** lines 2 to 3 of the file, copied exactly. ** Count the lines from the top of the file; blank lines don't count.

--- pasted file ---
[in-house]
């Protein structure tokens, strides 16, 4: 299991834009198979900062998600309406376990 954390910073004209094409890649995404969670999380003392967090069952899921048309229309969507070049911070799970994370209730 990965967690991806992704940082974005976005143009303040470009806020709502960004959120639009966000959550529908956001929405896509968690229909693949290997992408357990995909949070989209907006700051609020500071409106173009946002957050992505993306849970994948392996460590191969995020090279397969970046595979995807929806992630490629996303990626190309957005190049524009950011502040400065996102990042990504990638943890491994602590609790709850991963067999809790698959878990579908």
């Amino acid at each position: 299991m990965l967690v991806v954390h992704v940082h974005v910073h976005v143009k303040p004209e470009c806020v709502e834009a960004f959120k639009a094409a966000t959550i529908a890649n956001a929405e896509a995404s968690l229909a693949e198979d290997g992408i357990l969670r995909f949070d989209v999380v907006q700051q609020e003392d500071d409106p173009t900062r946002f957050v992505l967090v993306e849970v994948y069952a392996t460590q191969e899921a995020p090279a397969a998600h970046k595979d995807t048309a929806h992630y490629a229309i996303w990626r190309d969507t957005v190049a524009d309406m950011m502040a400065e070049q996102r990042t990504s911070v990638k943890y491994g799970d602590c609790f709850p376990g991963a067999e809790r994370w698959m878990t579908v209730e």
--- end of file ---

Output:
């Protein structure tokens, strides 16, 4: 299991834009198979900062998600309406376990 954390910073004209094409890649995404969670999380003392967090069952899921048309229309969507070049911070799970994370209730 990965967690991806992704940082974005976005143009303040470009806020709502960004959120639009966000959550529908956001929405896509968690229909693949290997992408357990995909949070989209907006700051609020500071409106173009946002957050992505993306849970994948392996460590191969995020090279397969970046595979995807929806992630490629996303990626190309957005190049524009950011502040400065996102990042990504990638943890491994602590609790709850991963067999809790698959878990579908």
């Amino acid at each position: 299991m990965l967690v991806v954390h992704v940082h974005v910073h976005v143009k303040p004209e470009c806020v709502e834009a960004f959120k639009a094409a966000t959550i529908a890649n956001a929405e896509a995404s968690l229909a693949e198979d290997g992408i357990l969670r995909f949070d989209v999380v907006q700051q609020e003392d500071d409106p173009t900062r946002f957050v992505l967090v993306e849970v994948y069952a392996t460590q191969e899921a995020p090279a397969a998600h970046k595979d995807t048309a929806h992630y490629a229309i996303w990626r190309d969507t957005v190049a524009d309406m950011m502040a400065e070049q996102r990042t990504s911070v990638k943890y491994g799970d602590c609790f709850p376990g991963a067999e809790r994370w698959m878990t579908v209730e």